Profiles

Porträtt_ML

Magnus Linnarsson

Universitetslektor

View page in English
Arbetar vid Historiska institutionen
Telefon 08-16 20 21
E-post magnus.linnarsson@historia.su.se
Besöksadress Universitetsvägen 10 D, plan 9
Rum D 924
Postadress Historia 106 91 Stockholm

Om mig

 

Universitetslektor i historia (docent)

Disputerade i historia 2010 vid Lunds universitet. Docent i historia vid Stockholms universitet 2017.

Forskningsområden:

  • Politisk historia
  • Urbanhistoria
  • Tidigmodern tid
  • Offentligt/privat
  • Organisationer och institutioner
      

Forskning

Min forskning behandlar stat och samhälle under både äldre och modern tid. Jag sysslar huvudsakligen med politisk historia i vid bemärkelse, med speciellt intresse för institutionell förändring, statsbildning och politiska konflikter. Jag har bland annat forskat om privatiseringarnas historia ur ett längre tidsperspektiv tillsammans med Mats Hallenberg. I projektet ”Egenintresset kontra det gemensamma bästa” har vi undersökt konflikter om privat respektive offentlig drift från 1600-talets början fram till 1990-talet. Min del av projektet är publicerat i Problemet med vinster. Riksdagsdebatter om privat och offentlig drift under 400 år (Lund: Nordic Academic Press, 2017).

 

Pågående forskningsprojekt

Skiftande regimer: Representation, administration och institutionell förändring, ca 1537–1810, finansierat av Vetenskapsrådet, tillsammans med Mats Hallenberg och Joakim Scherp. Projektet studerar regimskiften i det tidigmoderna Sverige och dess betydelse för administrativa reformer och demokratisk utveckling. Mer information i projektbeskrivningen till höger.

Olika vägar till välfärdsstaden: samhällsservice, inkludering och det allmänna bästa i Norden 1870–1920, finansierat av Riksbankens jubileumsfond, tillsammans med Mats Hallenberg. Projektet har som syfte att analysera och jämföra debatter om allmännyttiga uppgifter i nordiska städer 1870–1920. Under perioden tog städerna ett allt större ansvar för verksamheter som uppfattades som nödvändiga för invånarnas välfärd. Mer information i projektbeskrivningen till höger.

 

Undervisning och administration

Jag är för tillfället studierektor för grundutbildningen vid Historiska institutionen. Jag undervisar och handleder studenter på samtliga nivåer.

 

Publikationer

I urval från Stockholms universitets publikationsdatabas
  • 2017. Magnus Linnarsson.

    Privat eller offentlig drift inom välfärden är ett ständigt aktuellt debattämne. I Problemet med vinster visar historikern Magnus Linnarsson att dagens debatt inte är en modern företeelse, utan en fråga med lång historia. I boken belyser författaren hur svenska politiker debatterat frågan under 400 år. Ska välfärdstjänster drivas av privata eller offentliga utförare? Och är det alls lämpligt att tjäna pengar på sådan verksamhet?

    Linnarsson analyserar riksdagsdebatter där motsättningen mellan privat eller offentlig drift har ställts på sin spets och politikerna brottats med den principiella frågan om privata entreprenörer ska få del av skattemedel. Vilka argument har använts för att förespråka privat respektive offentlig drift? Hur har diskussionerna om det allmänna bästa sett ut över tid? I boken fördjupar och problematiserar författaren den pågående debatten genom att lyfta fram de historiska rötterna till dagens diskussion om vinster i välfärden.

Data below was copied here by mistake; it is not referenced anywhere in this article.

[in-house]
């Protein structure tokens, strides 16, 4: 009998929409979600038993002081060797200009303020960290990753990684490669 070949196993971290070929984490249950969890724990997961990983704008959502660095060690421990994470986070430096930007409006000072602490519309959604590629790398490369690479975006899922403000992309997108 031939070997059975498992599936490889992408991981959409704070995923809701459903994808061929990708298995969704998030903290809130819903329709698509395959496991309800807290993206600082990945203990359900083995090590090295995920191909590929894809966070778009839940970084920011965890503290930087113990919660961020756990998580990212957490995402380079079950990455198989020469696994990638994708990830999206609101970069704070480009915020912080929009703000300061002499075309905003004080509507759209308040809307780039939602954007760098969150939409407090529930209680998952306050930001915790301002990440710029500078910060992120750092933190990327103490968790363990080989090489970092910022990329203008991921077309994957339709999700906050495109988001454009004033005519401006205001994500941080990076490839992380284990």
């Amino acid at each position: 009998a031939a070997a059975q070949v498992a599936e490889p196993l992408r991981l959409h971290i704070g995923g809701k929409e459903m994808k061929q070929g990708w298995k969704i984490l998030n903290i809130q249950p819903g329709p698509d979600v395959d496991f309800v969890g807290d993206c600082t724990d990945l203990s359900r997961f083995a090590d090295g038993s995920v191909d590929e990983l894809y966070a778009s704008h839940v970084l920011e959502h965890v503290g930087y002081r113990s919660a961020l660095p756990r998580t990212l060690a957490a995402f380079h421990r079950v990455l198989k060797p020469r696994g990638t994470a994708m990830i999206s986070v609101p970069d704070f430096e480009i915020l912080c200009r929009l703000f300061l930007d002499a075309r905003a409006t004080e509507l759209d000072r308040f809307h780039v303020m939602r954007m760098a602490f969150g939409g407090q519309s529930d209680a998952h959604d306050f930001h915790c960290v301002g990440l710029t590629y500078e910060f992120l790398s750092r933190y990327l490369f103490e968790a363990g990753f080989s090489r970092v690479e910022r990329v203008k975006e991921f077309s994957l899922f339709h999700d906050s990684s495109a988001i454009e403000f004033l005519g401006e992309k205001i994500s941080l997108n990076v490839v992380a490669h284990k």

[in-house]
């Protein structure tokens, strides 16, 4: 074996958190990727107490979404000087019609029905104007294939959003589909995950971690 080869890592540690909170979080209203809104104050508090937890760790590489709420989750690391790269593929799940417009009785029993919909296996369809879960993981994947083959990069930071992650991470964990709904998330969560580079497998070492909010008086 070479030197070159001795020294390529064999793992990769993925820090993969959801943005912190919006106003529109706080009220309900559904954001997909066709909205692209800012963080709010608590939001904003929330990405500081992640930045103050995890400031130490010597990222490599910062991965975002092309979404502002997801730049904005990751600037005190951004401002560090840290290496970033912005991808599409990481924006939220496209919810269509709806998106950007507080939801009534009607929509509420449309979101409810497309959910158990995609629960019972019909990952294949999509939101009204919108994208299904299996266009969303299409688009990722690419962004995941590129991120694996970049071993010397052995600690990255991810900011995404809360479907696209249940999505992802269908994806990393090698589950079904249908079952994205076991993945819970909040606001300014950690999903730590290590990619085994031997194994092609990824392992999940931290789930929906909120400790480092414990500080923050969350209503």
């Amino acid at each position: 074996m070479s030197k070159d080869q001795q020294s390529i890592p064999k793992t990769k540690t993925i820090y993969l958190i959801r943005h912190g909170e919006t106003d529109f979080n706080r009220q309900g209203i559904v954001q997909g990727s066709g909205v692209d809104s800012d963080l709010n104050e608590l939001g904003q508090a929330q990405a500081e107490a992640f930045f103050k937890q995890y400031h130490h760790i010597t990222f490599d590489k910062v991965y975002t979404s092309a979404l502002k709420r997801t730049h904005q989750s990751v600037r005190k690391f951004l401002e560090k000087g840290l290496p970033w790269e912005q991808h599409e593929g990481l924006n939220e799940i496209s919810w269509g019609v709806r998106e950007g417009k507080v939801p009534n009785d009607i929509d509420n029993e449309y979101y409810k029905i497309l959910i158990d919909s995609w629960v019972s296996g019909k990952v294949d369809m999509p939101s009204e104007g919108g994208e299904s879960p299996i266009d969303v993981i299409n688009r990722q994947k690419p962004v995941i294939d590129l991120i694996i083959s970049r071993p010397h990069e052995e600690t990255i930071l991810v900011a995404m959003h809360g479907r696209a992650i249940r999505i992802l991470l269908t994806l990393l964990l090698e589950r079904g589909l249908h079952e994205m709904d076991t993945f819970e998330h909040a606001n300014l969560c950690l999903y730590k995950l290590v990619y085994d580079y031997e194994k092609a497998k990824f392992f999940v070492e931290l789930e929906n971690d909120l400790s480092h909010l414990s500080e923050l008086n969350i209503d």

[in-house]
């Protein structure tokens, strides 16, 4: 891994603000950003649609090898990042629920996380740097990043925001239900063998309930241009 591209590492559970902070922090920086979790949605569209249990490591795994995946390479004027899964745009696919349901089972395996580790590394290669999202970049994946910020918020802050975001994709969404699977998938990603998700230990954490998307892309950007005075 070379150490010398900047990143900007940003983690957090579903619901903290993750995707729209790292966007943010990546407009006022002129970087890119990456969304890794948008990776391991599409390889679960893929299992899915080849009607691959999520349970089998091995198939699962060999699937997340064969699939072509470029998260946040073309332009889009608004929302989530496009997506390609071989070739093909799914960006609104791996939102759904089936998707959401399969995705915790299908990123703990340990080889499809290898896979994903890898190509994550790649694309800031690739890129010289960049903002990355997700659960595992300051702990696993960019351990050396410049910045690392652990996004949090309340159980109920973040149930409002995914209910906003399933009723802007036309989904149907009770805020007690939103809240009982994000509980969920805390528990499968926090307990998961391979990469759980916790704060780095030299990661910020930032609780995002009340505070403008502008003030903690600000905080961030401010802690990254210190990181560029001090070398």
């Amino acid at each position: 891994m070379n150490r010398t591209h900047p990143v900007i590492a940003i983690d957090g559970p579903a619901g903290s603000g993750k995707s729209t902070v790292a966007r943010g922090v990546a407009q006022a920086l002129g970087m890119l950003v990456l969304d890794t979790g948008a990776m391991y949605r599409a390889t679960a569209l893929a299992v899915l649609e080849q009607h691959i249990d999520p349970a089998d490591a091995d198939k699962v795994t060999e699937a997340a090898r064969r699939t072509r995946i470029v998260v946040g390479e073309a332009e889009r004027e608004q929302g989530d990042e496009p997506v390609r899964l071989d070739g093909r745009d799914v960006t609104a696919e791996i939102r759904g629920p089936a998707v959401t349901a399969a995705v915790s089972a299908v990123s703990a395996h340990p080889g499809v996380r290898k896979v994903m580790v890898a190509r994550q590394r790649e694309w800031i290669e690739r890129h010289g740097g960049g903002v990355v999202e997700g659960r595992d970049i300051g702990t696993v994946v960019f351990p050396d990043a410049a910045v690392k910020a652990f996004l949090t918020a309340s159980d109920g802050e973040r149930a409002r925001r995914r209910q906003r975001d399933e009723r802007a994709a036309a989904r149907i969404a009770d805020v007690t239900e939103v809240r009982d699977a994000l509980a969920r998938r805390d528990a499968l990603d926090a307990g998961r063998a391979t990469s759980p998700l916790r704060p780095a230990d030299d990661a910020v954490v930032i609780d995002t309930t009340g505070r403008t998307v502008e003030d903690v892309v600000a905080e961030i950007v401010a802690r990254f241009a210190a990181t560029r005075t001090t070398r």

• Bok (red) År
    2020. Anna Götlind, Magnus Linnarsson.

    Vad fick en svensk diplomat uppleva i det sena 1700-talets Grekland? Hur tänkte den tidiga medeltidens människor kring sin plats i världen? Vad lekte barn på 1600-talet? Hur såg bostadsmarknaden ut i 1400-talets Stockholm? Och varför köpte hotellkungen i Gävle fem AGA-spisar?

    Historia handlar om det som har hänt – det förflutna. Om år och tider som har passerat. Många förknippar därför historia med årtalsexercis och kalenderbiteri. Men det som hänt i det förflutna är sällan så enkelt att det kan kopplas till ett enskilt år eller en enskild person. En historieskrivning som enbart handlar om välbekanta händelser och kända aktörer lämnar dessutom stora delar av mänskligheten osedda.

    Men årtalen finns där, både de kända och de mer okända. Här presenterar tjugoen historiker berättelser om människor och händelser med förankring i specifika år mellan 1250 och 1983. De leder läsaren bakåt och framåt i tiden, visar vägen till större historiska sammanhang och låter oss ta del av diskussioner i sockenstugan, av maktkamp på samhällets högsta politiska nivå, av baler i 1800-talets Stockholm och av modern träningskultur.

    Skribenter: Anna Götlind, Magnus Linnarsson, Kurt Villads Jensen, Margaretha Nordquist, Gabriela Bjarne Larsen, Mats Hallenberg, Heiko Droste, Annika Sandén, Joakim Scherp,Pär Frohnert, Leos Mûller, Isak Hammar, Bo Eriksson, Nils Edling, Karin Carlsson, Mattias Tydén, Johnny Wijk, Maija Runcis, Jens Ljunggren, Ragni Svensson och Helena Tolvhed.

    Samtliga författare har anknytning till Historiska institutionen vid Stockholms universitet.